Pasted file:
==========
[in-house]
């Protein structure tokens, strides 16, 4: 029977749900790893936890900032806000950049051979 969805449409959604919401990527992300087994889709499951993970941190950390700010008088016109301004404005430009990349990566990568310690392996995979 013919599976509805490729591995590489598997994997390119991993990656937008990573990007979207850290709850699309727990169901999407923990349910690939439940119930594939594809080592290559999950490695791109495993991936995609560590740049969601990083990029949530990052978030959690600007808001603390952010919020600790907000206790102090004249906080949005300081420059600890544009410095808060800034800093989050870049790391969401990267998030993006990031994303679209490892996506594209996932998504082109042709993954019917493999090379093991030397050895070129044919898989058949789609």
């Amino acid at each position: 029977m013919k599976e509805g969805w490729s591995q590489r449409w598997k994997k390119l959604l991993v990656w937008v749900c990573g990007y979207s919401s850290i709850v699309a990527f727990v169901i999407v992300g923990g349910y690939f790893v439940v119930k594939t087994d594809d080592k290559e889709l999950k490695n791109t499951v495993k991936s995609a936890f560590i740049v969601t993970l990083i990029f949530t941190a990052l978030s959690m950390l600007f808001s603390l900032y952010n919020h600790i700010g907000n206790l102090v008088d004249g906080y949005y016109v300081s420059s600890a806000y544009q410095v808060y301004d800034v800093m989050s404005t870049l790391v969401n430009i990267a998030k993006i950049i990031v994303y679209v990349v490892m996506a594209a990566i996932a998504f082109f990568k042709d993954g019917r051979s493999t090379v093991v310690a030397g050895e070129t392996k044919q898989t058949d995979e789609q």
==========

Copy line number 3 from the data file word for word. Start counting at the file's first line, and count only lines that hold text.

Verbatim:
């Amino acid at each position: 029977m013919k599976e509805g969805w490729s591995q590489r449409w598997k994997k390119l959604l991993v990656w937008v749900c990573g990007y979207s919401s850290i709850v699309a990527f727990v169901i999407v992300g923990g349910y690939f790893v439940v119930k594939t087994d594809d080592k290559e889709l999950k490695n791109t499951v495993k991936s995609a936890f560590i740049v969601t993970l990083i990029f949530t941190a990052l978030s959690m950390l600007f808001s603390l900032y952010n919020h600790i700010g907000n206790l102090v008088d004249g906080y949005y016109v300081s420059s600890a806000y544009q410095v808060y301004d800034v800093m989050s404005t870049l790391v969401n430009i990267a998030k993006i950049i990031v994303y679209v990349v490892m996506a594209a990566i996932a998504f082109f990568k042709d993954g019917r051979s493999t090379v093991v310690a030397g050895e070129t392996k044919q898989t058949d995979e789609q």